Opinion: In case you wondered: John McCain bows out of 2012 GOP race
This article was originally on a blog post platform and may be missing photos, graphics or links. See About archive blog posts.
With unusual ubiquity for a losing presidential candidate, Arizona Republican Sen. John McCain has been popping up all over the media these days.
So it was probably inevitable that he’d get the same question asked of virtually every breathing Republican in these, the Grand Old Party’s Days of Disarray: Will you be running for president in 2012?
First of all, McCain’s got to win Senate reelection next year.
Second, the party’s conservatives still don’t like him, although as long as he lost in November, they’ve pretty much shut up about it for now.
Third, he’d have to raise an awful lot of money, which he genuinely hates doing.
Fourth, if many Americans thought he was too old last fall, how would they feel when he’s 76?
Fifth, Republicans do not generally do well running legislators for the White House. (Yes, yes, Nixon was in both the House and Senate -- and that turned out well, didn’t it?)
It’s understandable that some might wonder about McCain’s political intentions. He remains widely respected for his military and political service, and he’s been willingly all over TV in recent weeks, often critical of last November’s victor, especially over Iran.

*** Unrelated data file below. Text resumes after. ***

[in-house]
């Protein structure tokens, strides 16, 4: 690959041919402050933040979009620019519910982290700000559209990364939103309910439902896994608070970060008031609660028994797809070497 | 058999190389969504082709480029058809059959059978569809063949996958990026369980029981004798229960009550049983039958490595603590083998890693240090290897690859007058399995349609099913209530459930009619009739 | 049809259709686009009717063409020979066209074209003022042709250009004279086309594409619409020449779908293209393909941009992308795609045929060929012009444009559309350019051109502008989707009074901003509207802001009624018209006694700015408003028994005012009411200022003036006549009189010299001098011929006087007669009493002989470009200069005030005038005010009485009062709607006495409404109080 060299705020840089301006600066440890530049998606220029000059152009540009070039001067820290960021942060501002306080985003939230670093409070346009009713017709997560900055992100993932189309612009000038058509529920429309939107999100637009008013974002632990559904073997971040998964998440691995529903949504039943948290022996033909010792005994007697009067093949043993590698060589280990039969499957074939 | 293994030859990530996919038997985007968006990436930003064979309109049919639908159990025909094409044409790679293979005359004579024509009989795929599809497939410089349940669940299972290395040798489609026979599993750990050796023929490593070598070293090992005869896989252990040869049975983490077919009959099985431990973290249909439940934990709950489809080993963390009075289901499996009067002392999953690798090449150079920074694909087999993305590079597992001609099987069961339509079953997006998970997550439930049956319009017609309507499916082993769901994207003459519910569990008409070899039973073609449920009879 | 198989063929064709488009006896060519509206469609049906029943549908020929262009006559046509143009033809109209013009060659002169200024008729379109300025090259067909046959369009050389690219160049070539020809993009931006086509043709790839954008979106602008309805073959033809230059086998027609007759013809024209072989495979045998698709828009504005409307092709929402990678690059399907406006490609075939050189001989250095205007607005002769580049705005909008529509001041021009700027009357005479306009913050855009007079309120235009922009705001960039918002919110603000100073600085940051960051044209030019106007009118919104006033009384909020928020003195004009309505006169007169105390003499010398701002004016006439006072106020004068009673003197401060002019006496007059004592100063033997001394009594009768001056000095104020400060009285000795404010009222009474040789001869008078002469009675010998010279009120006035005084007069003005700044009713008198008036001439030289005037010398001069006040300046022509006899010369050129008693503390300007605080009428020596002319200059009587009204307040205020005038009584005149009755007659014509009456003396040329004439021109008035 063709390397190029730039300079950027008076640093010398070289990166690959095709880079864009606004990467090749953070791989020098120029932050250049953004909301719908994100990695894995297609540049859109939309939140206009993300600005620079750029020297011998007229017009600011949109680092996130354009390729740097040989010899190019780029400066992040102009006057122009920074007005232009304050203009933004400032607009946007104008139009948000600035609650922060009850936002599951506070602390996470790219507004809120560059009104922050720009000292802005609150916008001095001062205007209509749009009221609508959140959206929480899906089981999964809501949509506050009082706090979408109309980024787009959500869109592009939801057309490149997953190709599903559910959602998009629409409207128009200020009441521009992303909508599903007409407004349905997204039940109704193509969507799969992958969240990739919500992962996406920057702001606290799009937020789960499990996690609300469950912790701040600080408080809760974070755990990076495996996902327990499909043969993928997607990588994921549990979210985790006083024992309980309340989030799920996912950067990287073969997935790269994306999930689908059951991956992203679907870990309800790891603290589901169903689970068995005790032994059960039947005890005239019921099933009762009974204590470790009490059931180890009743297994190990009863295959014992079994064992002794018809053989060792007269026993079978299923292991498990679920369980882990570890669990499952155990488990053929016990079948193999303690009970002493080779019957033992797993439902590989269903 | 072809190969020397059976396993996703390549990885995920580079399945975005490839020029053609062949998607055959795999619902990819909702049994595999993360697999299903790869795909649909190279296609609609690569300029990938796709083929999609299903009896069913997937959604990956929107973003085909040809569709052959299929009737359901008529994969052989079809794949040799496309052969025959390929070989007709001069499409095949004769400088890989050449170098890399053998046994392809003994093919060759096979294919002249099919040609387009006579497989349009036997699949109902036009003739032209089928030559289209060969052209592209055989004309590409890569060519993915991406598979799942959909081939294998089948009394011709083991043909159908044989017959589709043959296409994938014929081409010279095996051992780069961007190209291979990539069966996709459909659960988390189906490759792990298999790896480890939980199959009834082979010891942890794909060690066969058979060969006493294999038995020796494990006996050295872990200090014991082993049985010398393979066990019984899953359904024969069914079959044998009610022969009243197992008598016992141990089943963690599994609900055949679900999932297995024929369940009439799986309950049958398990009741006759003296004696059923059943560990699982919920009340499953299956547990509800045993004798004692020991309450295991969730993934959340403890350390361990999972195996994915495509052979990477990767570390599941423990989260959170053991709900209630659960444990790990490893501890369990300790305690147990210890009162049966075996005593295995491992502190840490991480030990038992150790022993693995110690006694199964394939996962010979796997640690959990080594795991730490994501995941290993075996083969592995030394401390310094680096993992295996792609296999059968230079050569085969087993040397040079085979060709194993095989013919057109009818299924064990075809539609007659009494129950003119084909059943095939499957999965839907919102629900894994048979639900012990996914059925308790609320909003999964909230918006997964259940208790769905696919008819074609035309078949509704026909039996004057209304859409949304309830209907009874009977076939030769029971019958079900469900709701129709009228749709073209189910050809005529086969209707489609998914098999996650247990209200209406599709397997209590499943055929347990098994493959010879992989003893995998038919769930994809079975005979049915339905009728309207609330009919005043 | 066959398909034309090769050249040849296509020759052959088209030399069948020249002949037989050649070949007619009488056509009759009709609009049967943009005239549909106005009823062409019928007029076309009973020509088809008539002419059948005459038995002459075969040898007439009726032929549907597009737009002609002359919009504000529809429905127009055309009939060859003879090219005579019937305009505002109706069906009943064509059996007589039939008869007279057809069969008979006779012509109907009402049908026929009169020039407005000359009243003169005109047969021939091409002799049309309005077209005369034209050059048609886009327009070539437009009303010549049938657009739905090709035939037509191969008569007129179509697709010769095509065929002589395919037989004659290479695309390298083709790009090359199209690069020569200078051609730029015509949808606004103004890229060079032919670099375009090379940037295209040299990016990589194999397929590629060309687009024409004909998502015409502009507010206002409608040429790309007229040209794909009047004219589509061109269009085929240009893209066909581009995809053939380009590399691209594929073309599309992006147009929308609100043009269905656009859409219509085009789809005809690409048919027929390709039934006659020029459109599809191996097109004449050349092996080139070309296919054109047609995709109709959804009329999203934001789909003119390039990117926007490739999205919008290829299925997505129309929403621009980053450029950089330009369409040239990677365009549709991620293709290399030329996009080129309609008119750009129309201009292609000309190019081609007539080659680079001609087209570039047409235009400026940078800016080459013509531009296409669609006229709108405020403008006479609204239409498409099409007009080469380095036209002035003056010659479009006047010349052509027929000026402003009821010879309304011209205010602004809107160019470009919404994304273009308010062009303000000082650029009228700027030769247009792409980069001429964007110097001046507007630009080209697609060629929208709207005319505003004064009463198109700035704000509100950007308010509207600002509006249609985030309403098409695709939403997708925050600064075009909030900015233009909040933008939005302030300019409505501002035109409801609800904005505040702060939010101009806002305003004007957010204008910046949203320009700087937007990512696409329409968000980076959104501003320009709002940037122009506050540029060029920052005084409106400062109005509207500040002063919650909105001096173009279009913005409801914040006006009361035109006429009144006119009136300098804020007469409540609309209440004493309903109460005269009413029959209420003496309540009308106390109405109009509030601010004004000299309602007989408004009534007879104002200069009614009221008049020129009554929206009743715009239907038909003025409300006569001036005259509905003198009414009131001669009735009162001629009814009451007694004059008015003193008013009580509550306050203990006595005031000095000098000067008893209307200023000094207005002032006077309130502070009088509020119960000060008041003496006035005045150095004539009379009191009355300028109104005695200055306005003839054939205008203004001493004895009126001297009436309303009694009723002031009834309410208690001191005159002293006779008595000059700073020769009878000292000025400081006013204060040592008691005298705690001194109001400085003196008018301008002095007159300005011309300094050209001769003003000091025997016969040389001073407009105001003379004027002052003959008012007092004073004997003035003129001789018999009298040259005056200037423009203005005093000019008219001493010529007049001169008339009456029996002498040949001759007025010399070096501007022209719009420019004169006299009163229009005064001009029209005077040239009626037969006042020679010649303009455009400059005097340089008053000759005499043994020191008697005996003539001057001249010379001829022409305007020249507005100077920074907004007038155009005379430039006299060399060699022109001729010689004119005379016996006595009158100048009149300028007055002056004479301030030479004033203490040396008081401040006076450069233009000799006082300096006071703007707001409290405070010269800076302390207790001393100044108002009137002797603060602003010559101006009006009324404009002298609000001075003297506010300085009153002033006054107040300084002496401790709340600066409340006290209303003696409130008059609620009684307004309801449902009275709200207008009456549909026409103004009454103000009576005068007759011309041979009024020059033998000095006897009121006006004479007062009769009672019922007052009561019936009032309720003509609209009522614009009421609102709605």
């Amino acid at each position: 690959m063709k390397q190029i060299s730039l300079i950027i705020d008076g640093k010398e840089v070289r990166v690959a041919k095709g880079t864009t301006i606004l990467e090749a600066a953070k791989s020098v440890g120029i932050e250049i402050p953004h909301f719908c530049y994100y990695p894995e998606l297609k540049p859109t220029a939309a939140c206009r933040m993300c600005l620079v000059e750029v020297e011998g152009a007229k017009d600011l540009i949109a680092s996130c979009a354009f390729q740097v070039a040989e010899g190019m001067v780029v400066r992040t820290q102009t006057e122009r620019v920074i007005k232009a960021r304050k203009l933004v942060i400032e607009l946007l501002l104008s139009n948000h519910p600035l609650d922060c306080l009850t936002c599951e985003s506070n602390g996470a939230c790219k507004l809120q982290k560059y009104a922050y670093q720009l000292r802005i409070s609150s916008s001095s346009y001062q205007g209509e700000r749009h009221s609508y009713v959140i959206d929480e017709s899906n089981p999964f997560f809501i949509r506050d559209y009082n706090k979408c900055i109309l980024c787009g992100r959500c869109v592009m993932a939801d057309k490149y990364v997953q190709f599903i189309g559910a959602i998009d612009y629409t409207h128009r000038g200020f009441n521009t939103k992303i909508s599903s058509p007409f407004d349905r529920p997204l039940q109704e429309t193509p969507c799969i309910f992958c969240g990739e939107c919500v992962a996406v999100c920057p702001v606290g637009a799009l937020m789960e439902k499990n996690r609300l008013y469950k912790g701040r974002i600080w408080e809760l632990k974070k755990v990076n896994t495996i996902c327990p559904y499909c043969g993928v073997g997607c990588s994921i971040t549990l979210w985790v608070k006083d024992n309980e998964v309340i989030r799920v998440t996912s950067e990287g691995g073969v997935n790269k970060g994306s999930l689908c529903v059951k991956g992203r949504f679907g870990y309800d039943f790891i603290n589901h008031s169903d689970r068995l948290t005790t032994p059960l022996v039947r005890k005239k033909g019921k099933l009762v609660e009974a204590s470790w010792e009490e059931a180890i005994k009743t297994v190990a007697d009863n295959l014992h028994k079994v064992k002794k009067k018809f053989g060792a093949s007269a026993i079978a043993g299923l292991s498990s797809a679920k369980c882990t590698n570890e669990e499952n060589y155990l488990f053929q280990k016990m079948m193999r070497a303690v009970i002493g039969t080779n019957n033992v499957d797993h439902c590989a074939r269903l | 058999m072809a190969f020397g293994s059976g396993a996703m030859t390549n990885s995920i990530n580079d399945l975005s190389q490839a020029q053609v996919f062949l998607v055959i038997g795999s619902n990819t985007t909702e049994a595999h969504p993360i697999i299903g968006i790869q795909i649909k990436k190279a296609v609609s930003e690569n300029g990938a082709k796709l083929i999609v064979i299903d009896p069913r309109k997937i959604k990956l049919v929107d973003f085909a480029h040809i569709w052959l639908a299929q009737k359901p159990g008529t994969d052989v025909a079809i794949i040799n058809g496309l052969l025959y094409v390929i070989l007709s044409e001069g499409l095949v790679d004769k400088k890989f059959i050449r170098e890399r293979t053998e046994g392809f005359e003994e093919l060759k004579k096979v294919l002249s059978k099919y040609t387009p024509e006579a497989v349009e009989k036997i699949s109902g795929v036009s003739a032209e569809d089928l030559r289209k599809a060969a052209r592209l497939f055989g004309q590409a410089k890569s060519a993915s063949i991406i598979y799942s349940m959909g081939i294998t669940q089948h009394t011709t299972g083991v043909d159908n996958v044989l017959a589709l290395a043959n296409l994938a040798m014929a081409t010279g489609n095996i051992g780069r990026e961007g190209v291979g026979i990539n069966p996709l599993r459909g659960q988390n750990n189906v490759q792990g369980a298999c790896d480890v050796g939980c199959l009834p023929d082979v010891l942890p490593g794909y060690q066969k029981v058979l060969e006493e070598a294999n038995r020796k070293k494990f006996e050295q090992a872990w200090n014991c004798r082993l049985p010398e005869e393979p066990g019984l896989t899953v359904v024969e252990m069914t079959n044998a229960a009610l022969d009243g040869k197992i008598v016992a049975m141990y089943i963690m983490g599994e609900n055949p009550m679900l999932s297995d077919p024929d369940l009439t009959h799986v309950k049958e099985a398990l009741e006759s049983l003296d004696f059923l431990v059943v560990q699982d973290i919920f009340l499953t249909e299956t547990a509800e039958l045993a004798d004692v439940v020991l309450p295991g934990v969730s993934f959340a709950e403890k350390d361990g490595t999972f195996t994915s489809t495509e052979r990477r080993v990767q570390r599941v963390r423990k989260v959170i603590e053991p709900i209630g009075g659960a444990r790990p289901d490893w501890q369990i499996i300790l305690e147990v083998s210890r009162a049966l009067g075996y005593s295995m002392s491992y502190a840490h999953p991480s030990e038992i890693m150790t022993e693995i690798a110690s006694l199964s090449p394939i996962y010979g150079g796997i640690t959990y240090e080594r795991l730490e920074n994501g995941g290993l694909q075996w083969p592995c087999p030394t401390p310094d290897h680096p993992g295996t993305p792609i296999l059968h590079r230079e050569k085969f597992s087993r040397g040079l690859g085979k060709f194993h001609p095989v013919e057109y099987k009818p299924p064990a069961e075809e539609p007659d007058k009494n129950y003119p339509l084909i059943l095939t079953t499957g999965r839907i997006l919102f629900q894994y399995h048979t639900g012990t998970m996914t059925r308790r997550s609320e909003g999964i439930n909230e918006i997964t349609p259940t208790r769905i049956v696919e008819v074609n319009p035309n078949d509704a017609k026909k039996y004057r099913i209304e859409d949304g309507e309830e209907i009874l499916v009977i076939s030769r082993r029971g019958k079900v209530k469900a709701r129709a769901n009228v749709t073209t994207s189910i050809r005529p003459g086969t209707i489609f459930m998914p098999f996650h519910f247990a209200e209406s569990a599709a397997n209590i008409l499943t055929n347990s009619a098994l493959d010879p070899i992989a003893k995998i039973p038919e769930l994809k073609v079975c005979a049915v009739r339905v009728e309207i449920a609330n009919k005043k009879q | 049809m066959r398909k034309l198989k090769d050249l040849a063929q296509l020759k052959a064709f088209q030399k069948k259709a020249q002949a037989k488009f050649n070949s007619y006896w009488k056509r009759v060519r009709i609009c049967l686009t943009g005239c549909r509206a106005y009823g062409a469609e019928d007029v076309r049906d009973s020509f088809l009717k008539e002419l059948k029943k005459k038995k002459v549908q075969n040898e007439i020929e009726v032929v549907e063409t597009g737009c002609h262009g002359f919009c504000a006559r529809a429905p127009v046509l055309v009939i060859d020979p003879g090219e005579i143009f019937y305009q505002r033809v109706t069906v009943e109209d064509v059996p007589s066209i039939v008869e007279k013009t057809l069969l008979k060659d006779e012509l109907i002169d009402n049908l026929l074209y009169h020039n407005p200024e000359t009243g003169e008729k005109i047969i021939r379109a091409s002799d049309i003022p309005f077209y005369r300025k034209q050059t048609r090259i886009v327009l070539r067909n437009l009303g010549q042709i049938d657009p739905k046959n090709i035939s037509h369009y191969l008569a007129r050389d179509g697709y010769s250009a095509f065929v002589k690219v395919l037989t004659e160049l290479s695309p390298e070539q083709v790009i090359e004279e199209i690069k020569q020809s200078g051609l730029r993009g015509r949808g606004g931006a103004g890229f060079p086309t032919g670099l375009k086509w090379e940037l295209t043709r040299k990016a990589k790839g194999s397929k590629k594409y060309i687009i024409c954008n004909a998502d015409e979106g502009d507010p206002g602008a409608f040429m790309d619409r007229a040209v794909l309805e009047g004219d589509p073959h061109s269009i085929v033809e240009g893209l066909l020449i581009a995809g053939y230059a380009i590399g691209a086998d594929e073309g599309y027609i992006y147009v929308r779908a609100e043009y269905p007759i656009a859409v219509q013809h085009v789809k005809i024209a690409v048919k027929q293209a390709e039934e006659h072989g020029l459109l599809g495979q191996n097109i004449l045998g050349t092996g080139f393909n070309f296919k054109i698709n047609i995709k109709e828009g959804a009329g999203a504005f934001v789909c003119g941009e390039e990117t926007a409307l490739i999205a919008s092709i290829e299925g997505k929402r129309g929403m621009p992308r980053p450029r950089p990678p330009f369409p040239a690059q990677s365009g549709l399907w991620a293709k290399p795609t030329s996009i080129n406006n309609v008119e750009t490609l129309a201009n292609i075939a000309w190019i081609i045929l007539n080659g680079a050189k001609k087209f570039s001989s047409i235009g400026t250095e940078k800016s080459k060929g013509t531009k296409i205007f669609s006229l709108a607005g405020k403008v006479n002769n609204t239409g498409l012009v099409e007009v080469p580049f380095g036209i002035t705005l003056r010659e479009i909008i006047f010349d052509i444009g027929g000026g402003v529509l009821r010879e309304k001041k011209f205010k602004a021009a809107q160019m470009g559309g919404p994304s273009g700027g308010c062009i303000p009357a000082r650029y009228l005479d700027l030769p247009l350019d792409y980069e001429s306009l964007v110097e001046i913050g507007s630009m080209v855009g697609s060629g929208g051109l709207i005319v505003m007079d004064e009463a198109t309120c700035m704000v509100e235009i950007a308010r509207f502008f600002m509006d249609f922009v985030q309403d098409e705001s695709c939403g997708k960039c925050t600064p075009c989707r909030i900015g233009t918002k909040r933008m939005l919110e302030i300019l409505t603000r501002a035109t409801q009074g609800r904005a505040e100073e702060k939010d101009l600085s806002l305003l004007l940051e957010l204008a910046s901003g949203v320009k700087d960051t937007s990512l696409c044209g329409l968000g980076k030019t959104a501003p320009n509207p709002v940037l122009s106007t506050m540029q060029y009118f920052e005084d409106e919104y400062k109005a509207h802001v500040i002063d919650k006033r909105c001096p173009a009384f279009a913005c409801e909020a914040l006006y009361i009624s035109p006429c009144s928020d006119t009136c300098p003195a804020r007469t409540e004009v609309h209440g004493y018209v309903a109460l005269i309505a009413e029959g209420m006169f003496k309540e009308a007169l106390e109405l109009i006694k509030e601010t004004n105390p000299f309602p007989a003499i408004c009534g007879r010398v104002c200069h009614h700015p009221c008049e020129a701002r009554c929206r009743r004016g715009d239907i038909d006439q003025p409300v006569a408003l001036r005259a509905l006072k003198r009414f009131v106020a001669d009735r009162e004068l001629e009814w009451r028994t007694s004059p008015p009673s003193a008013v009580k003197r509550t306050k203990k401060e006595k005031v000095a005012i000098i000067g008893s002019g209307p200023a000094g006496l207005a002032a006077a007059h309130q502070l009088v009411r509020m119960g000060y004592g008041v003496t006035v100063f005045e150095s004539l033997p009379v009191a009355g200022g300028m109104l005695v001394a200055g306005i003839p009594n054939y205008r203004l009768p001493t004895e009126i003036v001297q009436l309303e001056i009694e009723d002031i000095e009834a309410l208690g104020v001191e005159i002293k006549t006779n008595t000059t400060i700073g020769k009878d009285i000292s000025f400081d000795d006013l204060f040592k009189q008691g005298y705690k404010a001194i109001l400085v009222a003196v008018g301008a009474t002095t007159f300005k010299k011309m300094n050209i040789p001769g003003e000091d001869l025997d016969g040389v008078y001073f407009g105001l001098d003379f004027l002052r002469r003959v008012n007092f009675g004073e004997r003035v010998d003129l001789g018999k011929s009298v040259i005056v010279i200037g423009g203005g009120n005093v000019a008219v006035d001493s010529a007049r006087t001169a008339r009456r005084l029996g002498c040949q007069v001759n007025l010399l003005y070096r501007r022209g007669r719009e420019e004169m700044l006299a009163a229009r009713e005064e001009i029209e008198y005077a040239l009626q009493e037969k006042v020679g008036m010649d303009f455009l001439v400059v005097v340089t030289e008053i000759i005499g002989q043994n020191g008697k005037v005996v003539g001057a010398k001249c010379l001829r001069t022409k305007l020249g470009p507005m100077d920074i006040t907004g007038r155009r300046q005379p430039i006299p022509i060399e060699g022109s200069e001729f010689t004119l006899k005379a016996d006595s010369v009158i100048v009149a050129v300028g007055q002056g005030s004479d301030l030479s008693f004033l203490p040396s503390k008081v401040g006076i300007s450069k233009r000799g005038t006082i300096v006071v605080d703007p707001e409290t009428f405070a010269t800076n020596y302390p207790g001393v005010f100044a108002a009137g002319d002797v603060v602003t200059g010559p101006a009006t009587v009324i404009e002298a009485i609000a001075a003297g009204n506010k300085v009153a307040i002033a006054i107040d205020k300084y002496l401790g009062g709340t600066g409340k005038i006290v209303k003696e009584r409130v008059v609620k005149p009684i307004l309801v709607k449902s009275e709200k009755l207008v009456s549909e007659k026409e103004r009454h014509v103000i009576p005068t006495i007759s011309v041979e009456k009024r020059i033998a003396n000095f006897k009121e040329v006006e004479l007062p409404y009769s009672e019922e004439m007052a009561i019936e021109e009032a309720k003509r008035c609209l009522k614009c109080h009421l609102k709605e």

In fact, his Sunday talk-show appearance and Monday’s outspoken Senate speech over Iran detailed here played an obvious media role in forcing President Obama to hold his Tuesday news conference and up his outrage rhetoric over Iran’s protest-crushing, as analyzed here.
Asked at that news conference if McCain played a role in his Tuesday remarks, Obama, in an obvious bipartisan outreach, replied, ‘What do you think?’
The assembled media laughed at the dismissive disregard for his defeated opponent. Turning the question back on the questioner is, of course, a standard political ploy to dodge a real reply.
If you really think about it though, what Obama said is not only not an answer. It’s not a denial.
Obama went on to acknowledge McCain’s ‘genuine passion’ for the issue and a universal desire for justice in Iran. Then, he added, ‘But only I’m the president of the United States.’ (Full transcript here.)
Which, McCain calmly concedes in this brief C-SPAN video below, is something he will never be.
-- Andrew Malcolm
Time to get ready for the 2012 presidential race. Click here for Twitter alerts of each new Ticket item. Or follow us @latimestot